As of now, my stance on this complicated question is half and half. I am sure you can tell that I felt a huge sense of relief when I finally revealed that I know I am a gay man. I say that mainly because I live in a mostly Conservative Pennsylvania town. I have come to the immediate conclusion that people who use a religious text as a method of “changing” my feelings and desires are not real friends. Despite what 14-year-old Caiden Cowger says, I know that I have always been attracted to the male body. I began to notice it during my junior and senior years of high school,  but I knew I was not ready to reveal it to the world. Here is a quote from my earlier post about my former therapist and why I did not trust him.  

His tone of voice was often very questionable, meaning I had trouble figuring out whether he was being genuine or being sarcastic. I was “not like everybody else” and I was not interested in most of the neurotypical activities, in particular, dating. I wanted to “be like everybody else” but I didn’t know how to. Just about every single session consisted of him trying to cause that magical epiphany. He wanted to me “put myself out there.” He would go on and on about how I should be interested girls, the sarcastically said “unless you like boys or something…”  That was one of the many comments that caused a major personality clash between the two of us. I didn’t know I was gay back then, so I just refused to respond to him. If I had known, I still would not have “come out” to him.

 It might seem shocking to some of you when I say that I am not “proud to be Autistic.” I honestly don’t truly understand why I say that, but I think it may have something to do with the fact that I am a gay man who recently came out of the closet. I am only twenty years old, and it has been a little over a year since I graduated from high school. It is a known fact that symptoms of depression and social anxiety are common characteristics in people with Autistic Spectrum Disorders, and that is true regardless of whether or not they are actually diagnosed with the two conditions. Now that I identify myself as a man who happens to be gay and who happens to be diagnosed with an Autistic Spectrum Disorder, I have to be prepared for the many bumps that I could hit on the road ahead.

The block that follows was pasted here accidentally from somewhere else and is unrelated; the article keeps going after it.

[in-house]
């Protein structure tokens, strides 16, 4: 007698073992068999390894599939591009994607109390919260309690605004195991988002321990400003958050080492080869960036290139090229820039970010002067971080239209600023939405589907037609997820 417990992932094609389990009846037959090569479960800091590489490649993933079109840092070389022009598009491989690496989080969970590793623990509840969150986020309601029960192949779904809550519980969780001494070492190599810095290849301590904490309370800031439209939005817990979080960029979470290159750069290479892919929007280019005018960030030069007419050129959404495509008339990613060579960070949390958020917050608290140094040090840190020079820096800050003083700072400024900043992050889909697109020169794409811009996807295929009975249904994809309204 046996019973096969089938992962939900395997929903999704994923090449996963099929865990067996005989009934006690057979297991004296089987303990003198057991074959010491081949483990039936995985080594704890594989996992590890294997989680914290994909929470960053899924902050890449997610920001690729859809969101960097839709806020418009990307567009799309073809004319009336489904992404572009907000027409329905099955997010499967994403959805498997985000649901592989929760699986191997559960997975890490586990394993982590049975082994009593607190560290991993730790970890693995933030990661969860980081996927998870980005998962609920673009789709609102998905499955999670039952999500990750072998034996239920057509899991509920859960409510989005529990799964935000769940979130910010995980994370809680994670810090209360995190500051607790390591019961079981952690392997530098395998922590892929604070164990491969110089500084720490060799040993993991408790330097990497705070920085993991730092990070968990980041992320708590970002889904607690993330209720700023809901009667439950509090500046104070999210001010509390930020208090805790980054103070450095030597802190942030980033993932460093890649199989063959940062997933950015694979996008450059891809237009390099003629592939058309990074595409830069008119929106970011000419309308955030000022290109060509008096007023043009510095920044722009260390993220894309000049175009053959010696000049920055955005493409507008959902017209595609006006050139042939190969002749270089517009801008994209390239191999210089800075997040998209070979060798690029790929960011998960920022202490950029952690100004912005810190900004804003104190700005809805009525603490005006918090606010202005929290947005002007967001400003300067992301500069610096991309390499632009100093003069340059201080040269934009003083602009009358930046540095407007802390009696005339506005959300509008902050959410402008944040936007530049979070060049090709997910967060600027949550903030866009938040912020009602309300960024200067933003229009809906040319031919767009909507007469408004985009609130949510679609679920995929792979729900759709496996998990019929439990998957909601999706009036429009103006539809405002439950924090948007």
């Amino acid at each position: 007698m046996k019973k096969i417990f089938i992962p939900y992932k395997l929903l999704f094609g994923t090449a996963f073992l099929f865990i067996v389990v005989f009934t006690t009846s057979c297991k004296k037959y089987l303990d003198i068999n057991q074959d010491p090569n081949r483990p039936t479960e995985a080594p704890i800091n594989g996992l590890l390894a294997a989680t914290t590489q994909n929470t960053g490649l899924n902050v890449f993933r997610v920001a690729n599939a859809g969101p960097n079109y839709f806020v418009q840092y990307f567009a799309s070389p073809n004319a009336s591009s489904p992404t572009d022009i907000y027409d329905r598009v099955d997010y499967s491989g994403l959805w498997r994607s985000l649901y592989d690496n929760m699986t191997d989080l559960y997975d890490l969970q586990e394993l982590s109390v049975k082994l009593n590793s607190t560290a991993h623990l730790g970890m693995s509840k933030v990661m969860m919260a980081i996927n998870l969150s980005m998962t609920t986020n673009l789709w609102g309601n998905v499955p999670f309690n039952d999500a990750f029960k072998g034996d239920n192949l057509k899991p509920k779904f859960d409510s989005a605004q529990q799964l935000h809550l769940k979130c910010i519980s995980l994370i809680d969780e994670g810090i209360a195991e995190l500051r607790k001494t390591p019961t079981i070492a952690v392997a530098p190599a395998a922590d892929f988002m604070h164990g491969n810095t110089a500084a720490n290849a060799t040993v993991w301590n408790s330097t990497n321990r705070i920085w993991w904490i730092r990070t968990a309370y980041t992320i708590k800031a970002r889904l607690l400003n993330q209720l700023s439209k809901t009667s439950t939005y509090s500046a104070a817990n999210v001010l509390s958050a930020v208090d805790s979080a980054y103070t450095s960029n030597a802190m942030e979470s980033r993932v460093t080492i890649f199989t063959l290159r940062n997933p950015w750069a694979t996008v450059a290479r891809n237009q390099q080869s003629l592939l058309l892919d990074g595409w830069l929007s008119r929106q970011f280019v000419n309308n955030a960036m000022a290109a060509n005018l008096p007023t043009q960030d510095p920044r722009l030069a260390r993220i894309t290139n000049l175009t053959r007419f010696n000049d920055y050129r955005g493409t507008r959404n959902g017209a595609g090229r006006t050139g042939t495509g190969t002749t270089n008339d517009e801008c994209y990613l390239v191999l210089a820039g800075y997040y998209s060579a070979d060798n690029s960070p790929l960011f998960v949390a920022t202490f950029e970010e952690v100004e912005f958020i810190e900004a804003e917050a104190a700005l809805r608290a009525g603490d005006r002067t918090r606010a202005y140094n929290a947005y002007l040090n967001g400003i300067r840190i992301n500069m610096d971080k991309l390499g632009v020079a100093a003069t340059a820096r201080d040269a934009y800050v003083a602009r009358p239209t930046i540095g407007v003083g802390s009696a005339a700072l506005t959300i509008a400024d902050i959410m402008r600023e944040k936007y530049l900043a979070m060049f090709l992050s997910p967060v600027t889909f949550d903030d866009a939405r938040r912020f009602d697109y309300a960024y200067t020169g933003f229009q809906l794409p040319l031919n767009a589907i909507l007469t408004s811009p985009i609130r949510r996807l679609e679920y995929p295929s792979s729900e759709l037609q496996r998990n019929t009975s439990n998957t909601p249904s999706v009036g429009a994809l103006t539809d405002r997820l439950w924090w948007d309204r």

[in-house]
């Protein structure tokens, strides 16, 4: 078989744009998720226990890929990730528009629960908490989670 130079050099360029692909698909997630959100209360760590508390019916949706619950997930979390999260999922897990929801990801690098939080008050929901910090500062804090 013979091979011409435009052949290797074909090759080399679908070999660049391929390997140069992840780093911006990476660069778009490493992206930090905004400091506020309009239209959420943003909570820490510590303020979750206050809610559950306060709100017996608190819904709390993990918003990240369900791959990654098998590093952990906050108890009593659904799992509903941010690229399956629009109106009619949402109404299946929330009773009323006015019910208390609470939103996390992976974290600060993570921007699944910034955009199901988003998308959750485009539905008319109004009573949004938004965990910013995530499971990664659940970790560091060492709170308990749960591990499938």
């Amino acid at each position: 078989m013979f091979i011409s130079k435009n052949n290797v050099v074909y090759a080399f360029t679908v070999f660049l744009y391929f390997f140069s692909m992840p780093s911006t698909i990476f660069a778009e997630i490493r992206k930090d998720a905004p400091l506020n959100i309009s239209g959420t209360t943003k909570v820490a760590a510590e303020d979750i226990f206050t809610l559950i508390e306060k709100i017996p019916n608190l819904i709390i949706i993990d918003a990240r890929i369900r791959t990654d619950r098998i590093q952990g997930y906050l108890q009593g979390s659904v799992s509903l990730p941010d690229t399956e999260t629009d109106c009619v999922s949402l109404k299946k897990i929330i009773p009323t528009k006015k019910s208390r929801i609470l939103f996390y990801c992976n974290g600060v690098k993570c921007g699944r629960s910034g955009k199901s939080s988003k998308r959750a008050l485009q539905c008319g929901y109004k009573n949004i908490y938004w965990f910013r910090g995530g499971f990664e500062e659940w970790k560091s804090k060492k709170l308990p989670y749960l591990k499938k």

If you are a parent of an LGBT Autistic teen or young adult, I must be honest that I do not know the many answers to your questions. I say that because I am new to the whole gay thing. However, I am sure you know an Asperger’s child will always experience difficulties with socialization. This could have the potential to make me vulnerable to acts of hatred and violence. The tragic death of Matthew Shepard was a grim reminder that there are sick and hateful people out there. It happened  on October 7, 1998. Two men named Aaron McKinney and Russell Henderson drove Matthew to a remote area east of Laramie, a city in Southeastern Wyoming. The two men pistol whipped him multiple times and left him out in the cold for eighteen hours. He breathed his last breath shortly after midnight on October 12, 1998. 

Matthew was tricked into believing that Aaron and Russell were gay. After meeting them at a bar, Aaron agreed to give Matthew a ride home. As soon as they brought him to the remote area outside of town, Aaron said “Guess what? We’re not gay and you just got jacked.”  That was when he started to beat Matthew. The most painful aspect of being diagnosed with Asperger’s Syndrome is that I have to do everything in my power to prevent my social naivety from overtaking my life. The murder of Matthew Shepard was an violent example of the bullying I experienced in high school. As my regular visitors know, bullies would try to convince me into believing they were being kind, then turn around and back-stab me. So, I ask you one question after hearing about tragedies like this. What is there to be “proud” of? I assure you that I will never feel shame in who I am, but I must come up with something that will prevent a tragedy from taking the lives of people in the most vulnerable “minority” groups out there. 

To be continued by next week…